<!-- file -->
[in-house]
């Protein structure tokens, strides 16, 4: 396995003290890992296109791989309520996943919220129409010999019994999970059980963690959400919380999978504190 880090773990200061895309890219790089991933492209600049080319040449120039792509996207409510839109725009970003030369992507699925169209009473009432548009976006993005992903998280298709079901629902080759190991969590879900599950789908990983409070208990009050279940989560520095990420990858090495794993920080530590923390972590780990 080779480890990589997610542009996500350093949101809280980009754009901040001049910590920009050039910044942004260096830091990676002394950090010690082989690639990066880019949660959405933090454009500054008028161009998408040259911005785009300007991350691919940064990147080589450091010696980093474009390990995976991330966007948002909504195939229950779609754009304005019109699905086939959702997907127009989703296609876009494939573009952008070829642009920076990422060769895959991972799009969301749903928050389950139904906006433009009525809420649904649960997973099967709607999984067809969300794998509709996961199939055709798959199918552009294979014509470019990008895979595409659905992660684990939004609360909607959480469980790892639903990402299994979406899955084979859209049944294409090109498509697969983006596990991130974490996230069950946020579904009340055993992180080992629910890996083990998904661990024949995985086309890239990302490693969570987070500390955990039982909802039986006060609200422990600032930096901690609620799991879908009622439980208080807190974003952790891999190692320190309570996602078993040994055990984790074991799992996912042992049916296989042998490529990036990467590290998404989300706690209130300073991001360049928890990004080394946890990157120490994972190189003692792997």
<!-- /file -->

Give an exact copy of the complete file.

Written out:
[in-house]
């Protein structure tokens, strides 16, 4: 396995003290890992296109791989309520996943919220129409010999019994999970059980963690959400919380999978504190 880090773990200061895309890219790089991933492209600049080319040449120039792509996207409510839109725009970003030369992507699925169209009473009432548009976006993005992903998280298709079901629902080759190991969590879900599950789908990983409070208990009050279940989560520095990420990858090495794993920080530590923390972590780990 080779480890990589997610542009996500350093949101809280980009754009901040001049910590920009050039910044942004260096830091990676002394950090010690082989690639990066880019949660959405933090454009500054008028161009998408040259911005785009300007991350691919940064990147080589450091010696980093474009390990995976991330966007948002909504195939229950779609754009304005019109699905086939959702997907127009989703296609876009494939573009952008070829642009920076990422060769895959991972799009969301749903928050389950139904906006433009009525809420649904649960997973099967709607999984067809969300794998509709996961199939055709798959199918552009294979014509470019990008895979595409659905992660684990939004609360909607959480469980790892639903990402299994979406899955084979859209049944294409090109498509697969983006596990991130974490996230069950946020579904009340055993992180080992629910890996083990998904661990024949995985086309890239990302490693969570987070500390955990039982909802039986006060609200422990600032930096901690609620799991879908009622439980208080807190974003952790891999190692320190309570996602078993040994055990984790074991799992996912042992049916296989042998490529990036990467590290998404989300706690209130300073991001360049928890990004080394946890990157120490994972190189003692792997």